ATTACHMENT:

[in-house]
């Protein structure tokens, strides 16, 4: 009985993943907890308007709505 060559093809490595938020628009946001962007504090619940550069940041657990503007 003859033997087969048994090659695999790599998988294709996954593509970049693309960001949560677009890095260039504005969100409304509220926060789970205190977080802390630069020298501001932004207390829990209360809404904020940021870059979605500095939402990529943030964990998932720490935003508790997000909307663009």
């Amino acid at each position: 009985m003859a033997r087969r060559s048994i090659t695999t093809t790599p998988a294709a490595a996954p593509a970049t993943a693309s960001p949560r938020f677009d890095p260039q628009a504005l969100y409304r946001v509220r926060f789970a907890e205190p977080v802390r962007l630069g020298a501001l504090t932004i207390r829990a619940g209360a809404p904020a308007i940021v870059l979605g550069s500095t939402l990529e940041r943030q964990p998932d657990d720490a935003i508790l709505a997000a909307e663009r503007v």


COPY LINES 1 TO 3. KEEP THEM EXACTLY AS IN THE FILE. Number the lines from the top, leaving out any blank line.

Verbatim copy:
[in-house]
């Protein structure tokens, strides 16, 4: 009985993943907890308007709505 060559093809490595938020628009946001962007504090619940550069940041657990503007 003859033997087969048994090659695999790599998988294709996954593509970049693309960001949560677009890095260039504005969100409304509220926060789970205190977080802390630069020298501001932004207390829990209360809404904020940021870059979605500095939402990529943030964990998932720490935003508790997000909307663009």
């Amino acid at each position: 009985m003859a033997r087969r060559s048994i090659t695999t093809t790599p998988a294709a490595a996954p593509a970049t993943a693309s960001p949560r938020f677009d890095p260039q628009a504005l969100y409304r946001v509220r926060f789970a907890e205190p977080v802390r962007l630069g020298a501001l504090t932004i207390r829990a619940g209360a809404p904020a308007i940021v870059l979605g550069s500095t939402l990529e940041r943030q964990p998932d657990d720490a935003i508790l709505a997000a909307e663009r503007v």